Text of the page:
W3C home > Mailing lists > Public > public-html@w3.org > August 2009

Re: ISSUE-13: suggest closing

From: Julian Reschke <julian.reschke@gmx.de>
Date: Fri, 21 Aug 2009 16:46:03 +0200
Message-ID: <4A8EB32B.6020603@gmx.de>
To: John Kemp <john@jkemp.net>
CC: Maciej Stachowiak <mjs@apple.com>, HTMLWG WG <public-html@w3.org>
John Kemp wrote:
> Julian Reschke wrote:
>> Hi John,
>> John Kemp wrote:
>>>> The spec currently says:
>>>> "HTTP 401 responses that do not include a challenge recognized by the
>>>>  user agent must be processed as if they had no challenge, e.g. 
>>>> rendering the entity body as if the response had been 200 OK.
>>> This feels odd - as if a new HTTP authentication mechanism (ie. as those
>>> defined in RFC)2617 has been developed, but which is not advertised in
>>> the response from the server, or is advertised but not understood by the
>>> user-agent. That seems to defeat the purpose of RFC2617 and the
>>> requirement that the user-agent MUST "choose to use one of the
>>> challenges with the strongest auth-scheme it understands".
>> Could you elaborate where you see a conflict?
> My understanding of 2617 is that if some number of mechanisms are 
> specified in the WWW-Authenticate header (say "cookie, digest, basic") 
> and the user-agent knows only "basic" and "digest" schemes it MUST 
> choose the strongest of those schemes. It cannot "choose" to follow a 
> scheme that it does not know, for example. There is nothing in 2617 that 
> suggests the user-agent should simply defer to the user if it doesn't 
> understand one mechanism (but understands another) either.

Yes, correct and understood. Is the current text in conflict with that?

> ...
>> Clarifying: I'd like a server to handle access to authenticated 
>> content over HTTP in a uniform way. The two currently defined HTTP 
>> Auth mechanisms aren't used a lot in practice, both because of their 
>> security aspects, and their usability (most designers aren't going to 
>> accept the builtin browser UI).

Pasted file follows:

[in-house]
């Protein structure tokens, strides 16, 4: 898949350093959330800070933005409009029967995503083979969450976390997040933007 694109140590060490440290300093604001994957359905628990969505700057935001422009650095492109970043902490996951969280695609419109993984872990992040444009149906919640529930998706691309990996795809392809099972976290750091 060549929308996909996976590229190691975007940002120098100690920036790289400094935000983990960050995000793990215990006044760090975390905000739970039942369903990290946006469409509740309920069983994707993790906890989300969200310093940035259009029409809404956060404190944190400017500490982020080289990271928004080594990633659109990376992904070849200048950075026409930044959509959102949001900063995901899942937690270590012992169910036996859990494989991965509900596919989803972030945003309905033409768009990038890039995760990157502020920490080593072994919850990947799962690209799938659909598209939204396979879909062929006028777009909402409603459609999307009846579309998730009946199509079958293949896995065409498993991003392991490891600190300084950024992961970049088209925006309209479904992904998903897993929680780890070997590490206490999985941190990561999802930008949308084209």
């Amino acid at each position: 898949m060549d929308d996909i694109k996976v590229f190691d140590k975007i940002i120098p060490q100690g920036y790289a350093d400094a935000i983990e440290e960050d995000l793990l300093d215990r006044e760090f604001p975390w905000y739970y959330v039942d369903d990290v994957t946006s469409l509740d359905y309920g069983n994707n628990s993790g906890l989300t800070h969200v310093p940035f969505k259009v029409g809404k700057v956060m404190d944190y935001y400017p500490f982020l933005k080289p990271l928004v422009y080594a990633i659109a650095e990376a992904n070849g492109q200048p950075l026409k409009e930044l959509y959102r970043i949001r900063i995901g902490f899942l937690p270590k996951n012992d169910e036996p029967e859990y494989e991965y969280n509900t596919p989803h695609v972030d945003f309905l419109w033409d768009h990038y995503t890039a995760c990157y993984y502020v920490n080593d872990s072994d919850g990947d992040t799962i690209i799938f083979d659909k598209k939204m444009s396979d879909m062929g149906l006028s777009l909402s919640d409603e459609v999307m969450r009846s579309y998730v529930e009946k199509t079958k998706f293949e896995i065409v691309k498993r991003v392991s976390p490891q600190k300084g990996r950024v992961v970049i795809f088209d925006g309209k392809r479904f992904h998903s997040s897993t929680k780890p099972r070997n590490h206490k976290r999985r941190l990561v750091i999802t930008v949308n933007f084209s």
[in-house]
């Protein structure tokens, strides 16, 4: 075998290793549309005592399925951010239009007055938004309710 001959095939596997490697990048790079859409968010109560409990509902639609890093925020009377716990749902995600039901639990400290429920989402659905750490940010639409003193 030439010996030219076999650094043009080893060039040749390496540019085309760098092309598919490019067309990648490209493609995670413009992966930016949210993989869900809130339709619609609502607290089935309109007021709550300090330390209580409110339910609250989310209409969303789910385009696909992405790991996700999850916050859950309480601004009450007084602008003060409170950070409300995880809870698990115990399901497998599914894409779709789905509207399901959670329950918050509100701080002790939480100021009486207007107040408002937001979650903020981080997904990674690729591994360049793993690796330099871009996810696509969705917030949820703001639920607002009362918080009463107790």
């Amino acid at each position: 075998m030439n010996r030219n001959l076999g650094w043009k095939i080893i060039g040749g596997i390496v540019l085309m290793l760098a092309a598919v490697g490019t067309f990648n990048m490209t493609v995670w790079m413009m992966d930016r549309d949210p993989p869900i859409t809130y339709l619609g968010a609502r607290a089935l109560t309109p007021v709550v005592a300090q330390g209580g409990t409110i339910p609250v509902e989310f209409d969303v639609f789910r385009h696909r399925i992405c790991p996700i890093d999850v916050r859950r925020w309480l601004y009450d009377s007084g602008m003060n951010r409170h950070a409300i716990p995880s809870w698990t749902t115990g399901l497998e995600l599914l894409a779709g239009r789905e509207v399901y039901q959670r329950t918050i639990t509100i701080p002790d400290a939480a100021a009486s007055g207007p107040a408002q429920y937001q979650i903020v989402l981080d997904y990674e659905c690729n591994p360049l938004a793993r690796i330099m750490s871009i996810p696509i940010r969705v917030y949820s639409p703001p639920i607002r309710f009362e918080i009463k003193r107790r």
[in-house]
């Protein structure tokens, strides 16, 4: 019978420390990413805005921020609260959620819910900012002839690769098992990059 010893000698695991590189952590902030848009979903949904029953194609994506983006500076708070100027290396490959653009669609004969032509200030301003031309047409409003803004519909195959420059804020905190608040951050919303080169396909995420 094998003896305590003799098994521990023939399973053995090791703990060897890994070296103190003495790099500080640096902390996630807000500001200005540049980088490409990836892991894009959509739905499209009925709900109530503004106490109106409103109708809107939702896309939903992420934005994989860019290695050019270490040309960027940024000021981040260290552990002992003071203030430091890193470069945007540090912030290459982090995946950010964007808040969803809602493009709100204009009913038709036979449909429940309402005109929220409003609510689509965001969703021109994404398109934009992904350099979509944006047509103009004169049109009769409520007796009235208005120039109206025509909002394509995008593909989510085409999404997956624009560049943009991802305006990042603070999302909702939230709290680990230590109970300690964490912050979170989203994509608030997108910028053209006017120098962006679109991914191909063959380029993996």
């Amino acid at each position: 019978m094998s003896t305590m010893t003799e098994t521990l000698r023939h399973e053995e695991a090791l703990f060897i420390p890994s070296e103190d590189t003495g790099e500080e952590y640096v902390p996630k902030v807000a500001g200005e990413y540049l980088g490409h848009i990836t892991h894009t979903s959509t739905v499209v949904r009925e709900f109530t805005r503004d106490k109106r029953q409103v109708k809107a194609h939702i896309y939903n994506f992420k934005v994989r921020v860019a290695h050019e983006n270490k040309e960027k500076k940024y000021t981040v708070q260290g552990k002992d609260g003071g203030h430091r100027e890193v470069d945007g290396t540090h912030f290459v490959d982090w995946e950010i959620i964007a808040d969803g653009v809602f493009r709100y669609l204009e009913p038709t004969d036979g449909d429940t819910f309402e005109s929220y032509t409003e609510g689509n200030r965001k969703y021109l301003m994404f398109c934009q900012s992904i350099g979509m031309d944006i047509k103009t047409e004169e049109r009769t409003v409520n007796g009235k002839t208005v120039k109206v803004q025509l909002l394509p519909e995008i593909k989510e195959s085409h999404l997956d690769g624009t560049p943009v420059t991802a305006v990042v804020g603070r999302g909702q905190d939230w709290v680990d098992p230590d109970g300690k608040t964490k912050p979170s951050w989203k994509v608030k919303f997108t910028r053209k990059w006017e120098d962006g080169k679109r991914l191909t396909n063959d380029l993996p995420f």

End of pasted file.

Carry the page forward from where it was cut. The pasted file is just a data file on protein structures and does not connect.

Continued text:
>> So we need a way to serve a "you need to authenticate" message to 
>> *all* clients. It needs to have status code of 401 so it's properly 
>> handled by clients that won't peek into the response body. But it 
>> needs to be able to carry a rich HTML-based UI for browsers. Requiring 
>> HTML-based UAs to display the response-body of a 401 message thus is 
>> essential for deployment of any new authentication scheme.
> Yes, I am sympathetic to the issue.
> Would the sentence below (a slight relaxation of RFC2616, section 10, 
> shown below for comparison)
>>>>  From 2616, section 10 [2]:
>>>>> If the 401 response contains the same challenge as the
>>>>>    prior response, and the user agent has already attempted
>>>>>    authentication at least once, then the user SHOULD be presented the
>>>>>    entity that was given in the response, since that entity might
>>>>>    include relevant diagnostic information.
> resolve the issue?
> "A user-agent SHOULD present to the user any entity body that is 
> returned with an HTTP 401 status."
 > ...

As a change in RFC 2616, thus draft-ietf-httpbis-p7-auth?

I'd personally like that, but it really doesn't reflect reality (so we 
would be adding a new normative requirement that we know is not 
universally supported).

BR, Julian
Received on Friday, 21 August 2009 14:46:48 UTC

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